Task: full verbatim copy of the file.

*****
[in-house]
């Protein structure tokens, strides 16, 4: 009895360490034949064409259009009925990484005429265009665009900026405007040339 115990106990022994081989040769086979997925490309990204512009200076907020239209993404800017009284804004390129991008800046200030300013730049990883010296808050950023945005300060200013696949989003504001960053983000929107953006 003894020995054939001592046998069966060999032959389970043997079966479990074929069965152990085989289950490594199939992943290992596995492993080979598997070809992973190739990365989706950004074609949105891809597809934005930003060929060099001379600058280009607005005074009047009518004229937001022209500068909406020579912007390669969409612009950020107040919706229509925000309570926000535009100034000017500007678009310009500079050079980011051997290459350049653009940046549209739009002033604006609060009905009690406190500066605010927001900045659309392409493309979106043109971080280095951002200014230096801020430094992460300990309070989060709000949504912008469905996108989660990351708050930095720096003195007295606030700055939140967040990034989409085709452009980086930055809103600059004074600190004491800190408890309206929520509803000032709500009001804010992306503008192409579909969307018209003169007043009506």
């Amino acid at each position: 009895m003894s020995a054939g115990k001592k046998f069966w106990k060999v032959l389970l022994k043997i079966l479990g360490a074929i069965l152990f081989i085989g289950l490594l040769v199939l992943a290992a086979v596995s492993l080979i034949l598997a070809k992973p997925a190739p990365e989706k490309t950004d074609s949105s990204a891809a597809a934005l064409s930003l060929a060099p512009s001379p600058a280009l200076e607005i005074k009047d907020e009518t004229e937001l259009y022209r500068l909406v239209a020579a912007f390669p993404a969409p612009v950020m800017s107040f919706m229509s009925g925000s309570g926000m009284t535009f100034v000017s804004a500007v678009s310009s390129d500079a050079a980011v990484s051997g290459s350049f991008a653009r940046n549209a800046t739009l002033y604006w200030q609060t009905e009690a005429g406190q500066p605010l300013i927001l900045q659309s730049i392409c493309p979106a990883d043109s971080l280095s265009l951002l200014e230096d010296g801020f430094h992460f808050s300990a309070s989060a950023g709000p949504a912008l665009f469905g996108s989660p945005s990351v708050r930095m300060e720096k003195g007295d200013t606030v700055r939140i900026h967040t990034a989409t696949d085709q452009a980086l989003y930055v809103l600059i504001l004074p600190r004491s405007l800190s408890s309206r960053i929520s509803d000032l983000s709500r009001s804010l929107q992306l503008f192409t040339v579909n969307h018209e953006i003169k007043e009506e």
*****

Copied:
[in-house]
């Protein structure tokens, strides 16, 4: 009895360490034949064409259009009925990484005429265009665009900026405007040339 115990106990022994081989040769086979997925490309990204512009200076907020239209993404800017009284804004390129991008800046200030300013730049990883010296808050950023945005300060200013696949989003504001960053983000929107953006 003894020995054939001592046998069966060999032959389970043997079966479990074929069965152990085989289950490594199939992943290992596995492993080979598997070809992973190739990365989706950004074609949105891809597809934005930003060929060099001379600058280009607005005074009047009518004229937001022209500068909406020579912007390669969409612009950020107040919706229509925000309570926000535009100034000017500007678009310009500079050079980011051997290459350049653009940046549209739009002033604006609060009905009690406190500066605010927001900045659309392409493309979106043109971080280095951002200014230096801020430094992460300990309070989060709000949504912008469905996108989660990351708050930095720096003195007295606030700055939140967040990034989409085709452009980086930055809103600059004074600190004491800190408890309206929520509803000032709500009001804010992306503008192409579909969307018209003169007043009506």
């Amino acid at each position: 009895m003894s020995a054939g115990k001592k046998f069966w106990k060999v032959l389970l022994k043997i079966l479990g360490a074929i069965l152990f081989i085989g289950l490594l040769v199939l992943a290992a086979v596995s492993l080979i034949l598997a070809k992973p997925a190739p990365e989706k490309t950004d074609s949105s990204a891809a597809a934005l064409s930003l060929a060099p512009s001379p600058a280009l200076e607005i005074k009047d907020e009518t004229e937001l259009y022209r500068l909406v239209a020579a912007f390669p993404a969409p612009v950020m800017s107040f919706m229509s009925g925000s309570g926000m009284t535009f100034v000017s804004a500007v678009s310009s390129d500079a050079a980011v990484s051997g290459s350049f991008a653009r940046n549209a800046t739009l002033y604006w200030q609060t009905e009690a005429g406190q500066p605010l300013i927001l900045q659309s730049i392409c493309p979106a990883d043109s971080l280095s265009l951002l200014e230096d010296g801020f430094h992460f808050s300990a309070s989060a950023g709000p949504a912008l665009f469905g996108s989660p945005s990351v708050r930095m300060e720096k003195g007295d200013t606030v700055r939140i900026h967040t990034a989409t696949d085709q452009a980086l989003y930055v809103l600059i504001l004074p600190r004491s405007l800190s408890s309206r960053i929520s509803d000032l983000s709500r009001s804010l929107q992306l503008f192409t040339v579909n969307h018209e953006i003169k007043e009506e």